Released in 1985 for the Commodore 64, designed by Ian Gray (“don’t you forget it” he reminds us, in a half threatning way, in a secret message in the code), Fiona Rides Out is the first horror game I remember being literally scared by.
As a young kid, I was always more afraid of sounds rather than images, so, when the two combined, my poor infant mind could not really take it. When the title screen for Fiona came crashing down with a loud SID rendition of Bach’s Toccata and Fuga in G minor, I would always just run away in fright. The game indeed was dripping with a macabre atmosphere and looked to be particularly dark and spooky.
Although I already had Cauldron in my collection of pirated titles, which Fiona seems to take some inspiration from (even though they’re both from the same year), I always preferred to take a ride with the baddest witch of the coven. Let me explain why.
If the game is repetitiive, just make it less boring
The plot sees the witch Fiona, robbed of her powers by the coven – because she’s apparently too evil (was that a thing?) – flying and shooting her way through 12 levels in the hopes of getting them back. Indeed, it is one of these early Eighties C64 titles where the villain is actually the main character, even though the enemies seem to be mostly evil anyway. Also, this reminds I should definitely get to write about Mad Doctor someday.
The enemies the witch will face are a varied bunch, from the usual skeletons and ghosts, to malignant forks and severed hands. The gameplay alternates between classic 2D shoot em up on odd levels and sort of action platforming on even ones. In the shooter sections, survival is really the only goal, after a few minutes of flying Fiona just decides to land, without having to fight a boss or anything of the sort.
On the platforming levels, the player controls Fiona as she shoots down ghouls’n’ghosts, in order get stronger through their magic essence. Interestingly, the essence has to be picked up and carefully carried to the cauldron, where it will slowly descend. The essence disappears quickly and is also lost if an enemy touches Fiona while she is carrying it. Sometimes, the magic essence ends up in places that are impossible to get to, because the enemy died under a table or a gravestone. The nerve of some people.
Naturally, the platforming levels are the most interesting to play, since the player is required to work in a delicate balance between trying to quickly reach the required magical level in the cauldron and not getting hit by the enemies. The shooter levels are mostly okay, but get repetitive pretty fast.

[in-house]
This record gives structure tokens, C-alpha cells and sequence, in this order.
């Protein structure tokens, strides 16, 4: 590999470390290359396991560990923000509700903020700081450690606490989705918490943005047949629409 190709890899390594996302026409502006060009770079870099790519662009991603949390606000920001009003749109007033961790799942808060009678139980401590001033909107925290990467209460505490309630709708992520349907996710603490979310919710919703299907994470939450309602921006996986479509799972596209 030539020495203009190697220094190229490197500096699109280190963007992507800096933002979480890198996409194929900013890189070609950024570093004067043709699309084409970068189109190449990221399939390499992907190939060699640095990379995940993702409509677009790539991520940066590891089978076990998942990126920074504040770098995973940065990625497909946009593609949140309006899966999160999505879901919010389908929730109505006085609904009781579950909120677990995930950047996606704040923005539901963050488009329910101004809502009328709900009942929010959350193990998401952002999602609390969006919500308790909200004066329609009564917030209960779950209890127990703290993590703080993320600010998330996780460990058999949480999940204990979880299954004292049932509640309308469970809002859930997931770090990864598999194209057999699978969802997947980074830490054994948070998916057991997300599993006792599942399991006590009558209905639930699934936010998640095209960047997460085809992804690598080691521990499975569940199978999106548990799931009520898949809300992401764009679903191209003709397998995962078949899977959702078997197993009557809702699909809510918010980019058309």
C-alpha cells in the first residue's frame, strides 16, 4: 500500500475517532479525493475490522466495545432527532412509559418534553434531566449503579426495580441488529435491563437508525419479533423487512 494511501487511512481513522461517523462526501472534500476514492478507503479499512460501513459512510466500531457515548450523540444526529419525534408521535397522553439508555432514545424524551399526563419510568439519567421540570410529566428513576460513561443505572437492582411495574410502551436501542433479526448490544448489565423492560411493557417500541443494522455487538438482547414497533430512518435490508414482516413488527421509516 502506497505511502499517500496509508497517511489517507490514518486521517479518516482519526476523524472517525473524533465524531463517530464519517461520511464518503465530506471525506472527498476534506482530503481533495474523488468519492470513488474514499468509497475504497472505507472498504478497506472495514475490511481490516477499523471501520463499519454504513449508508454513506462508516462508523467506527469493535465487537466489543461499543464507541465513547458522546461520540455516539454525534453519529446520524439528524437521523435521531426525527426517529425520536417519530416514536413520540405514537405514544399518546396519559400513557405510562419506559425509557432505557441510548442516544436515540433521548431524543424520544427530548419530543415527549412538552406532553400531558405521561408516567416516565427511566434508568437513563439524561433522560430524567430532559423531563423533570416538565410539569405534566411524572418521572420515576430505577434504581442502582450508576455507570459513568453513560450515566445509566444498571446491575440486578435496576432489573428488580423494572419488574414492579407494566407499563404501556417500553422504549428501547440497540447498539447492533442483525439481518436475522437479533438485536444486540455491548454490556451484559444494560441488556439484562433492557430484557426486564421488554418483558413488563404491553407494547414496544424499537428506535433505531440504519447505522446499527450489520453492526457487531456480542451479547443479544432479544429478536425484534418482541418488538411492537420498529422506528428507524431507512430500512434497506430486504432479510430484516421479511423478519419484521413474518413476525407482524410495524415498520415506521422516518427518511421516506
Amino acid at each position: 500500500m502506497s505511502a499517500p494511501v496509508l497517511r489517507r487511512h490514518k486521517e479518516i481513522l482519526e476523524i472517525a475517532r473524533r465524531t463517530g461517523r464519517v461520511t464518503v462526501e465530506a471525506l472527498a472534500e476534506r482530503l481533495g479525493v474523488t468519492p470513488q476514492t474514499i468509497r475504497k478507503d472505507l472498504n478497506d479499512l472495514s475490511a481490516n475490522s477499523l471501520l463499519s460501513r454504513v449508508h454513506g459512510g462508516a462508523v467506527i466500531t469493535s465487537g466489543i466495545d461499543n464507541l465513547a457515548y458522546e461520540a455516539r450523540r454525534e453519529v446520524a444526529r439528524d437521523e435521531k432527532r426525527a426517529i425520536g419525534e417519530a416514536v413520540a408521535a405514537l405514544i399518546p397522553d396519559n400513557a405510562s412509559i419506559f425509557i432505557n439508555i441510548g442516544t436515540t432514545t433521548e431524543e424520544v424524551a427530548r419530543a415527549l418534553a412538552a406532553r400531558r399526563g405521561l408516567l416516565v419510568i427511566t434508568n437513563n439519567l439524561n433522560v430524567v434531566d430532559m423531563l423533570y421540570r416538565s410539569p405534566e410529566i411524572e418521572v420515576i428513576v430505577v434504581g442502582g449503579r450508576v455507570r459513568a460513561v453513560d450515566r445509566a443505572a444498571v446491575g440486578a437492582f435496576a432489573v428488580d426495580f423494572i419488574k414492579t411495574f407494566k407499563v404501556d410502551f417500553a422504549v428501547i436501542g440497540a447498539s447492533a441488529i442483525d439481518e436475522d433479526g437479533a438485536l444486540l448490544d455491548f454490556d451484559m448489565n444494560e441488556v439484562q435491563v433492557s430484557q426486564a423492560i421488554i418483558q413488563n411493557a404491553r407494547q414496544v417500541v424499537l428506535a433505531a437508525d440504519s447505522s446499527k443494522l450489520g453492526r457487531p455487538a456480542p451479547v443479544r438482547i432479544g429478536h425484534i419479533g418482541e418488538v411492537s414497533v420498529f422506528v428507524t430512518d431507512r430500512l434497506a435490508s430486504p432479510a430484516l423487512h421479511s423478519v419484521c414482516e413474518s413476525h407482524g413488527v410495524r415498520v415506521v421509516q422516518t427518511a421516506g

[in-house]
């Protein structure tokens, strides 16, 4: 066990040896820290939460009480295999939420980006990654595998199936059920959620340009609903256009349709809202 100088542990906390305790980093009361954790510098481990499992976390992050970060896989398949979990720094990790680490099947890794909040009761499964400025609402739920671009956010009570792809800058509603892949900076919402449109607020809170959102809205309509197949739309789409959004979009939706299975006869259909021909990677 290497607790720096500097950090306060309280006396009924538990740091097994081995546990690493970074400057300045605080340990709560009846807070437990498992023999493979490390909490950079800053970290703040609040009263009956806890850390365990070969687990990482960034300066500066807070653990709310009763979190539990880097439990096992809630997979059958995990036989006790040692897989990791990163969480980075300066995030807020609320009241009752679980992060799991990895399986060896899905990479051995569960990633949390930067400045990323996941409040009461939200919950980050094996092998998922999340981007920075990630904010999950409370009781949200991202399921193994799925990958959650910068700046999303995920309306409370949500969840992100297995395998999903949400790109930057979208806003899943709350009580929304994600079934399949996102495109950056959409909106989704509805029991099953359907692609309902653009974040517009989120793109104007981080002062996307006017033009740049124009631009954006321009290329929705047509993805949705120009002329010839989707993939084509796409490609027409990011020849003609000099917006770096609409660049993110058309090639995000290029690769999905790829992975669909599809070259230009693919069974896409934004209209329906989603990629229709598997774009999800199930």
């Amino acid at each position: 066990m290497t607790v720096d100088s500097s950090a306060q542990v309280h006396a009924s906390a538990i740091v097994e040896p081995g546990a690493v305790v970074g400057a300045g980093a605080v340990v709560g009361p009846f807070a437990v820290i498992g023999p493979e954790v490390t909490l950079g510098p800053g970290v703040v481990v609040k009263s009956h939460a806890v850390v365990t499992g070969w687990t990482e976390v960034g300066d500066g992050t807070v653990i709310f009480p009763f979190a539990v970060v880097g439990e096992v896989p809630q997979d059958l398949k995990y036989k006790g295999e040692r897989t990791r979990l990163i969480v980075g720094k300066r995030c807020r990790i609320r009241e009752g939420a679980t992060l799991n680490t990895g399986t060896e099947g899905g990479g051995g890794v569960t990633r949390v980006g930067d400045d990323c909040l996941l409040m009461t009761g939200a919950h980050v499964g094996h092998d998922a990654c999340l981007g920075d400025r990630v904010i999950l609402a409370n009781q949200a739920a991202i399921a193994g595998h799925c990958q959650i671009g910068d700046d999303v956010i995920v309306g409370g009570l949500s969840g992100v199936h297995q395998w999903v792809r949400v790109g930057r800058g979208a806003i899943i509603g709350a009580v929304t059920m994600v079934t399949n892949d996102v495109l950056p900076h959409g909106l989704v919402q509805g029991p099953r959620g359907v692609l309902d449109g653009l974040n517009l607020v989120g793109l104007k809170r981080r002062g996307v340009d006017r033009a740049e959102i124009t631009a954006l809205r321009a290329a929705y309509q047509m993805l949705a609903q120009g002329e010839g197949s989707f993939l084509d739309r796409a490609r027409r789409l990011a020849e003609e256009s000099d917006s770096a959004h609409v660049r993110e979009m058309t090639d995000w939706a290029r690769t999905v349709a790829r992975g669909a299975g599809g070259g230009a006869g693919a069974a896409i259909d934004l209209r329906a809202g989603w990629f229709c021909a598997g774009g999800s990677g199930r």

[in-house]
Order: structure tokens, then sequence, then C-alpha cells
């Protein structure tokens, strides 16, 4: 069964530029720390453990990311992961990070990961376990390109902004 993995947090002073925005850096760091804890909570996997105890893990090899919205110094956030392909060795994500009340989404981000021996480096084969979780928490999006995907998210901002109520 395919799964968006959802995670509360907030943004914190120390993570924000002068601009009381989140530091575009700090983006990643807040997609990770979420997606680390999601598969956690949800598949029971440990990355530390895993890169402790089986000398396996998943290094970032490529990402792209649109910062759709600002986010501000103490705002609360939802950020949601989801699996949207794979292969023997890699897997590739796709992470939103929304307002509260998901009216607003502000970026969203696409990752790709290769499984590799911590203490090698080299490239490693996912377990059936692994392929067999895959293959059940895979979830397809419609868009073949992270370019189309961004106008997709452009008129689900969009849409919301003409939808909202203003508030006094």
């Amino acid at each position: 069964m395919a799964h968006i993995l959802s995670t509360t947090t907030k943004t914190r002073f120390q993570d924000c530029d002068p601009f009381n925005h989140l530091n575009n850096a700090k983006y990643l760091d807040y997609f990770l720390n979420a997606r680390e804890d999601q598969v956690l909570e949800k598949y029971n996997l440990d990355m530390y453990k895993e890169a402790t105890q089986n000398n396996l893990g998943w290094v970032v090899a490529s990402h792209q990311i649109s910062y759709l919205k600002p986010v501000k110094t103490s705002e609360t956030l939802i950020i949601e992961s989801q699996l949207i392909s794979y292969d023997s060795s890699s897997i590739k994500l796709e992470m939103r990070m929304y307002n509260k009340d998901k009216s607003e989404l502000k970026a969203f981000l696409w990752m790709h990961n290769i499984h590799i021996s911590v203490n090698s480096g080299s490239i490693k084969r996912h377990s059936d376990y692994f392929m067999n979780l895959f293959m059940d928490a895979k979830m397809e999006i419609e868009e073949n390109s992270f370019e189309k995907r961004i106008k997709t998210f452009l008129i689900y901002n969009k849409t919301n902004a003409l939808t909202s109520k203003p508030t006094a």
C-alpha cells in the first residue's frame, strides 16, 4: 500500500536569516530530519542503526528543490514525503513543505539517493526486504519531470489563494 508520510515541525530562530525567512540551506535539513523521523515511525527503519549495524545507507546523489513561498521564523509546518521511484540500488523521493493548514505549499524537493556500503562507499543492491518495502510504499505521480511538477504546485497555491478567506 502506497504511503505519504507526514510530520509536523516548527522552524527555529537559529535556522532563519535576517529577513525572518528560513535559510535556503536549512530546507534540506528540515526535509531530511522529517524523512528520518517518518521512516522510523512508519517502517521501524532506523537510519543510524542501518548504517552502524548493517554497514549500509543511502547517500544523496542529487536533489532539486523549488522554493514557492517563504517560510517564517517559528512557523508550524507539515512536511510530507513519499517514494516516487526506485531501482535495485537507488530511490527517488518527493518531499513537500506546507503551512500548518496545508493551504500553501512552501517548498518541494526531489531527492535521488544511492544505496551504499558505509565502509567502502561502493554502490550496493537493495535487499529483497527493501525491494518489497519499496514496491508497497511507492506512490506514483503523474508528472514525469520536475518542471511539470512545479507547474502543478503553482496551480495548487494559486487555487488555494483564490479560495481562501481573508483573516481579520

Should one wish to design Hell, make it fun to play
But all these levels are par for the course, I would not say there is anything specifically interesting designwise. The part that fascinated me as a child was what happened when Fiona lost all her health points. Basically, she will explode in several magical pieces, while the screen flashes with a foreboding message “Thy soul is sent to hell!”. And yes, that is literally what happens.
The player will have to guide Fiona on her broomstick through the various rooms of Hell while avoiding all enemies and walls. Basically do not touch anything or lose a life. This sequence is unbelievably difficult, thanks in part to a less-than-perfect collision detection. It does feel more like an actual punishment rather than a gameplay section designed for fun: for one’s sanity is better to lose a life than trying to navigate through Hell. Wait, is this the actual moral of the story behind Fiona Rides Out? Do not go overboard with being evil otherwise Hell is the only fate that awaits you? Also, should you end up in hell, try to keep your wits upon you or you won’t escape from Hell?
After each level is completed, some verses off a poem will appear as a kind of reward. This are taken from Ruddigore, the opera by W.S. Gilbert. Fiona ends after 12 levels when the poem is complete. A rather novel concept for the time, which seems to operate as a discourse on rewarding vs punishing the player. Also, W.S. Gilber was definitely a pretty educated reference for 1985. After the eighties, relatively few titles have used such a literal concept of reward and punishment, there are definitely a few more of those that will appear in this column.
Fiona Rides Out was sold in the UK on a double tape with Dare Devil Dennis (by Simon Pick) and released to pretty decent reviews, receiving a 9 out of 10 on C&VG in August 1985 and a four out of five on the July 1985 issue of Home Computing Weekly.
Less Cauldron, more Hell
Fiona Rides Out is an interesting case in game design since it doesn’t particularly innovate in its ordinary shoot em up and platforming levels, but its broth is indeed a tasty one. Unfortunately several of its concepts aren’t very well thought out concepts: with gameplay endlessly repeating between two simple style of gameplays, it ends up being a bit repetitive, even though featuring only twelve levels.
It does offer enough variation to not worn out its welcome and remains relatively enjoyable, with Hell being the one exception. To this day, there is something about Fiona Rides Out that makes me choose it over Cauldron. Overall, Ian Gray’s title is less repetitive and overall easier to control, as well as being less macabre. Perhaps a bit less tightly designed and more plain, sure.
Ian Gray was an incredibly prolific programmer during the early years of the Commodore 64. In 1984 alone he created and released at least eight different titles, among them small classics like Get off my garden! and Tales of the Arabian Nights, mostly remembered because it featured an interesting early attempt at synthetized speech.